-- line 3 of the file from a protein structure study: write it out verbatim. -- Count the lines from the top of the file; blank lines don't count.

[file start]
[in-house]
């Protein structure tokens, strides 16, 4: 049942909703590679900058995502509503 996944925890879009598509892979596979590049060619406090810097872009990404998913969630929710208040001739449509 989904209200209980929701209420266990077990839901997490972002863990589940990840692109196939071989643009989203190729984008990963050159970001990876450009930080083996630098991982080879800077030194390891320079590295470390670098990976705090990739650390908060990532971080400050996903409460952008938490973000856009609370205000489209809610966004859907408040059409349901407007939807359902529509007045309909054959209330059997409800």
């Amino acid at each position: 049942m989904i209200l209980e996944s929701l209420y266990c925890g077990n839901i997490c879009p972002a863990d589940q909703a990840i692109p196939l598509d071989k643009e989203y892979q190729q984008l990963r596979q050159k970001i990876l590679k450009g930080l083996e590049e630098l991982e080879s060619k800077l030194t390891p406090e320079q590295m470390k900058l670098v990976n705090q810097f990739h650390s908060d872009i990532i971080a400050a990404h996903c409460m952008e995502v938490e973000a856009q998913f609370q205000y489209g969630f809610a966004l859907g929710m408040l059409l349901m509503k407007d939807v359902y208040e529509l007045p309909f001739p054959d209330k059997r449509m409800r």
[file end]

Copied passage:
């Amino acid at each position: 049942m989904i209200l209980e996944s929701l209420y266990c925890g077990n839901i997490c879009p972002a863990d589940q909703a990840i692109p196939l598509d071989k643009e989203y892979q190729q984008l990963r596979q050159k970001i990876l590679k450009g930080l083996e590049e630098l991982e080879s060619k800077l030194t390891p406090e320079q590295m470390k900058l670098v990976n705090q810097f990739h650390s908060d872009i990532i971080a400050a990404h996903c409460m952008e995502v938490e973000a856009q998913f609370q205000y489209g969630f809610a966004l859907g929710m408040l059409l349901m509503k407007d939807v359902y208040e529509l007045p309909f001739p054959d209330k059997r449509m409800r």